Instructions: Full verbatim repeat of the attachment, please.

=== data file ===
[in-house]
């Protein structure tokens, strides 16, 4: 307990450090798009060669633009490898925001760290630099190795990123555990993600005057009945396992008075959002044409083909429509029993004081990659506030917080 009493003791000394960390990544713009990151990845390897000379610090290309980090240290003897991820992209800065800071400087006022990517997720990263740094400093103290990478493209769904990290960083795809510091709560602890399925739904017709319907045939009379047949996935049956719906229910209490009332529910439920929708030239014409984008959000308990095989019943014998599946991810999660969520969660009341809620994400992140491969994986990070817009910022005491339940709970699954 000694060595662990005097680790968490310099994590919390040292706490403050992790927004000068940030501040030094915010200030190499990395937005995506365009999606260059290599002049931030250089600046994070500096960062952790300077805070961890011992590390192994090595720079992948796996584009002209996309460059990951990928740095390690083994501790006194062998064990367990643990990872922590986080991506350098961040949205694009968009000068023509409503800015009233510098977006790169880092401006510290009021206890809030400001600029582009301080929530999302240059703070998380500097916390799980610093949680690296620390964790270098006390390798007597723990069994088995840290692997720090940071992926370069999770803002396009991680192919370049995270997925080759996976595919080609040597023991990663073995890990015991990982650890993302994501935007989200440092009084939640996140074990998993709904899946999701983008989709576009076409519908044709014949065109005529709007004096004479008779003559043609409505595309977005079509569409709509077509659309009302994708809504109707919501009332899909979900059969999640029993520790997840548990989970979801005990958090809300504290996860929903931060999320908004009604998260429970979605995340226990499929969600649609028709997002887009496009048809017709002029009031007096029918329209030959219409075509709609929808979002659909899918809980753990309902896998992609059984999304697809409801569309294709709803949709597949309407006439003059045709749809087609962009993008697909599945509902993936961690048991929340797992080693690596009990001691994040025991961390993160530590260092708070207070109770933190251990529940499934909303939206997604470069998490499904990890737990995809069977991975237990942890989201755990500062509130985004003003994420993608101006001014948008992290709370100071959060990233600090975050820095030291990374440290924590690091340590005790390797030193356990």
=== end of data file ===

[in-house]
């Protein structure tokens, strides 16, 4: 307990450090798009060669633009490898925001760290630099190795990123555990993600005057009945396992008075959002044409083909429509029993004081990659506030917080 009493003791000394960390990544713009990151990845390897000379610090290309980090240290003897991820992209800065800071400087006022990517997720990263740094400093103290990478493209769904990290960083795809510091709560602890399925739904017709319907045939009379047949996935049956719906229910209490009332529910439920929708030239014409984008959000308990095989019943014998599946991810999660969520969660009341809620994400992140491969994986990070817009910022005491339940709970699954 000694060595662990005097680790968490310099994590919390040292706490403050992790927004000068940030501040030094915010200030190499990395937005995506365009999606260059290599002049931030250089600046994070500096960062952790300077805070961890011992590390192994090595720079992948796996584009002209996309460059990951990928740095390690083994501790006194062998064990367990643990990872922590986080991506350098961040949205694009968009000068023509409503800015009233510098977006790169880092401006510290009021206890809030400001600029582009301080929530999302240059703070998380500097916390799980610093949680690296620390964790270098006390390798007597723990069994088995840290692997720090940071992926370069999770803002396009991680192919370049995270997925080759996976595919080609040597023991990663073995890990015991990982650890993302994501935007989200440092009084939640996140074990998993709904899946999701983008989709576009076409519908044709014949065109005529709007004096004479008779003559043609409505595309977005079509569409709509077509659309009302994708809504109707919501009332899909979900059969999640029993520790997840548990989970979801005990958090809300504290996860929903931060999320908004009604998260429970979605995340226990499929969600649609028709997002887009496009048809017709002029009031007096029918329209030959219409075509709609929808979002659909899918809980753990309902896998992609059984999304697809409801569309294709709803949709597949309407006439003059045709749809087609962009993008697909599945509902993936961690048991929340797992080693690596009990001691994040025991961390993160530590260092708070207070109770933190251990529940499934909303939206997604470069998490499904990890737990995809069977991975237990942890989201755990500062509130985004003003994420993608101006001014948008992290709370100071959060990233600090975050820095030291990374440290924590690091340590005790390797030193356990």